A deeper partnership between RIM and Microsoft would favour the new entrant more rather than the old. The reasons Nokia chose Microsoft over Google are all very relevant if RIM made the same decision.

How would RIM benefit?

RIM would enjoy lower core platform development costs if they were to move to Windows Phone 7 as Microsoft would own the development roadmap.

If they decided to transition their applications to Windows Phone MarketPlace they would have lower operational costs and could potentially phase out BlackBerry AppWorld.

As a development platform Windows Phone 7 is less fragmented than Android. BlackBerry development is time consuming due to the handset models and variants across regions as well as carriers.

If RIM were able to have the same exclusive access purportedly being given to Nokia of the Windows Phone 7 core they could enhance the platform for their own phones and integrate BlackBerry Messenger (BBM)

Office and SharePoint integration would suit RIM’s existing corporate user base.

RIM would have an army of willing Microsoft based developers and a strong community.

RIM would possess a smartphone user experience which rivals Android and iOS.

The Microsoft ecosystem is more complete than that possessed by RIM presently (Stephen Elop made reference to mobile ecosystems) BBM would make a great complement to Bing, Xbox Live and Zune.

The Windows Phone MarketPlace already has an increasing number of applications that RIM could take advantage of straightaway.

What are the potential risks for RIM?

A move to a new platform could:

  1. alienate the existing large user base who like the current style of handsets and BB OS. Steps would need to be taken to avoid upsetting these users.
  2. reduce the likelihood of existing BlackBerry developers committing to writing for Windows Phone 7.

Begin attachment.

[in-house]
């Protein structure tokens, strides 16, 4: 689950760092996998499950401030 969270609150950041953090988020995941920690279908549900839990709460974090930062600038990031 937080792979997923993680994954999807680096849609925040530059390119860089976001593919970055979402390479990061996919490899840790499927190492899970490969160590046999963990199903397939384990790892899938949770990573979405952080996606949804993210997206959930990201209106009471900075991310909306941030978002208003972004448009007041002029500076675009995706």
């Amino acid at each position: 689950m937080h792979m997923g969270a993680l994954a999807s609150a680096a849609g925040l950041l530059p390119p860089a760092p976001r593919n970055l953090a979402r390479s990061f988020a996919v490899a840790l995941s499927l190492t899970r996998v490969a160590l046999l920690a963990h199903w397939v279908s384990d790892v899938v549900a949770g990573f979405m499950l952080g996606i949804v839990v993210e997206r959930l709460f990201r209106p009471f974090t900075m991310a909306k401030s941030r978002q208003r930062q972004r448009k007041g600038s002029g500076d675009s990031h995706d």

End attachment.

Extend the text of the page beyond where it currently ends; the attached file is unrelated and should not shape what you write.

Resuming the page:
RIM would lose complete control of their phone platform in terms of feature development.

A partnership with Microsoft would put a question mark over the PlayBook. This is running the new QNX platform which is a big deal for RIM. Could the PlayBook play in the same space as the upcoming rumoured Windows 8 ARM based tablets? What would happen to QNX?

I think RIM’s current dual CEO role could be put under stress if such an option was to be undertaken.

What would Microsoft be thinking about?

Microsoft are already in a better place after their tie-up with Nokia but having another name like RIM associated to the Windows Phone 7 stable would give a further boost in the battle with Android and iOS.

RIM would be bringing a large BlackBerry user base to potentially adopt the Windows Phone 7 platform, for Microsoft this user base would compliment Nokia’s strong position in emerging markets.

The integration of RIM’s “Killer App” BBM on Windows Phone 7 and how access to this highly engaged and social user base could bring in revenue.

Microsoft would need to think about how to address any conflicts of interest between RIM, Nokia and other hardware partners.

Like Nokia, RIM have years of mobile experience specifically expertise around hardware and Microsoft should be looking at how to learn and make better decisions based on this experience.

It is all about volume and the opportunity to have more handsets on their platform would be the biggest win.

Possible Outcomes

I think that there are a number of possible outcomes:

  1. RIM continue as they are and compete against all the other players in the market alone.
  2. RIM partner with another platform for mutual benefit e.g. Microsoft or Google.
  3. Microsoft or another player (Google) look to acquire RIM.

Based on the nature of the Nokia and Microsoft partnership clearly the partnership route is less risky (for both parties) and more palatable for companies like Nokia / RIM who have a more established presence in the mobile marketplace.

If RIM chose the Windows Phone 7 platform the battle to be the world’s no.1 mobile platform would be a three-way fight between Google’s Android, Apple iOS and Microsoft’s Windows Phone.